This sounded like a news story to me. Google’s dominance in search and news give it tremendous power over publishers. By tying search results to the use of Plus, Google was using that muscle to force people to promote its social network.

I asked the Google people if I understood correctly: If a publisher didn’t put a +1 button on the page, its search results would suffer? The answer was yes.

After the meeting, I approached Google’s public relations team as a reporter, told them I’d been in the meeting, and asked if I understood correctly. The press office confirmed it, though they preferred to say the Plus button “influences the ranking.” They didn’t deny what their sales people told me: If you don’t feature the +1 button, your stories will be harder to find with Google.

With that, I published a story headlined, “Stick Google Plus Buttons On Your Pages, Or Your Search Traffic Suffers,” that included bits of conversation from the meeting.
The Google guys explained how the new recommendation system will be a factor in search. “Universally, or just among Google Plus friends?” I asked. ‘Universal’ was the answer. “So if Forbes doesn’t put +1 buttons on its pages, it will suffer in search rankings?” I asked. Google guy says he wouldn’t phrase it that way, but basically yes.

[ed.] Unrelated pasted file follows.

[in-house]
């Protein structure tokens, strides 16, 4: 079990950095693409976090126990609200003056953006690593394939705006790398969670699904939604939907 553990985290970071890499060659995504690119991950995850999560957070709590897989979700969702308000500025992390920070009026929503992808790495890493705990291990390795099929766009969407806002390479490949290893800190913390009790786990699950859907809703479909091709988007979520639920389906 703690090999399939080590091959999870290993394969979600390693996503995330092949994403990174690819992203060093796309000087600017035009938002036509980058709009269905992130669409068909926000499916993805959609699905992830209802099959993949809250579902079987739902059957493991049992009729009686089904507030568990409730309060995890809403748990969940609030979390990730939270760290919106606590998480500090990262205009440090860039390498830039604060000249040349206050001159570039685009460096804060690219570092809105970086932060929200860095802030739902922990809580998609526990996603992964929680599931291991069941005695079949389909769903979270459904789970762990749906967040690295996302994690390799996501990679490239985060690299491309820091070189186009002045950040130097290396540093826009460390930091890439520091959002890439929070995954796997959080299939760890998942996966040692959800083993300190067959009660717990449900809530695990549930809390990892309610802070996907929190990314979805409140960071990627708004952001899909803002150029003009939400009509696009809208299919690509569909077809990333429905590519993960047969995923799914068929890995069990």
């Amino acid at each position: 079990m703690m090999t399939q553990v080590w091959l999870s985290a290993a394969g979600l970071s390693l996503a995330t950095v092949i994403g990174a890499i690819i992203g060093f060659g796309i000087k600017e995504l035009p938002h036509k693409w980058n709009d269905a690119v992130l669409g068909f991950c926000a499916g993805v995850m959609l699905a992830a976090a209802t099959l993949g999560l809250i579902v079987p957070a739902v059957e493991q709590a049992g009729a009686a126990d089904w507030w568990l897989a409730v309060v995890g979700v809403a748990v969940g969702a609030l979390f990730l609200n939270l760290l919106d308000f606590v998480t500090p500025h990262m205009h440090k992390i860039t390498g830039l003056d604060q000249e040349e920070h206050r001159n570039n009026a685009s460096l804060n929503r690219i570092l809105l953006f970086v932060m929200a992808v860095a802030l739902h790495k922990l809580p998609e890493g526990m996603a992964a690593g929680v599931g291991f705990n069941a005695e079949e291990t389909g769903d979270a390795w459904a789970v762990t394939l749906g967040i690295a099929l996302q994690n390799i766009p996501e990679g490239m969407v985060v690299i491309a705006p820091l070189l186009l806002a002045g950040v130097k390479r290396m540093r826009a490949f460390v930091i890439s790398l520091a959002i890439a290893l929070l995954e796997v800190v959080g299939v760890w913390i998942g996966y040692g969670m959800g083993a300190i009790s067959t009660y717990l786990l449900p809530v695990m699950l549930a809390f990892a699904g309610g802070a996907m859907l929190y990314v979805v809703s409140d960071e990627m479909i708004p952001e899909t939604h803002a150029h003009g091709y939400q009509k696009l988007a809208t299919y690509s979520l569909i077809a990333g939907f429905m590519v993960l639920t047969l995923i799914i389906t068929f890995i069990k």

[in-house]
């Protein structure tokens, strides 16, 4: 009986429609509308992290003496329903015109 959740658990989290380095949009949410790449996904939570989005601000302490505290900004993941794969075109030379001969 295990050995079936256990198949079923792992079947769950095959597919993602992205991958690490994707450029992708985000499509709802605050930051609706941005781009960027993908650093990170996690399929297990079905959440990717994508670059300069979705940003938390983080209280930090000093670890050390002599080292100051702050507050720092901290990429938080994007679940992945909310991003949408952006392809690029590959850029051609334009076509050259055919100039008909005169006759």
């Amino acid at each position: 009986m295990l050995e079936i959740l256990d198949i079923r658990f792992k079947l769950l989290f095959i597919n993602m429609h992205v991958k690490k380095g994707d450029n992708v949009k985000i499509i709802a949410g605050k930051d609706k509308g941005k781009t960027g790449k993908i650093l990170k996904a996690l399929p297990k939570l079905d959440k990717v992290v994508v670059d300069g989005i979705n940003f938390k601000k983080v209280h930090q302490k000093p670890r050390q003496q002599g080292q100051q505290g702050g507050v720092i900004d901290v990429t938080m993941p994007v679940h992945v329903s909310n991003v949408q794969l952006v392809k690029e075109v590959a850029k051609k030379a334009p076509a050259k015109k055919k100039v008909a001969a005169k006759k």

(An internet marketing group scraped the story after it was published and a version can still be found here.)

Google promptly flipped out. This was in 2011, around the same time that a congressional antitrust committee was looking into whether the company was abusing its powers.

Google never challenged the accuracy of the reporting. Instead, a Google spokesperson told me that I needed to unpublish the story because the meeting had been confidential, and the information discussed there had been subject to a non-disclosure agreement between Google and Forbes. (I had signed no such agreement, hadn’t been told the meeting was confidential, and had identified myself as a journalist.)

It escalated quickly from there. I was told by my higher-ups at Forbes that Google representatives called them saying that the article was problematic and had to come down. The implication was that it might have consequences for Forbes, a troubling possibility given how much traffic came through Google searches and Google News.

I thought it was an important story, but I didn’t want to cause problems for my employer. And if the other participants in the meeting had in fact been covered by an NDA, I could understand why Google would object to the story.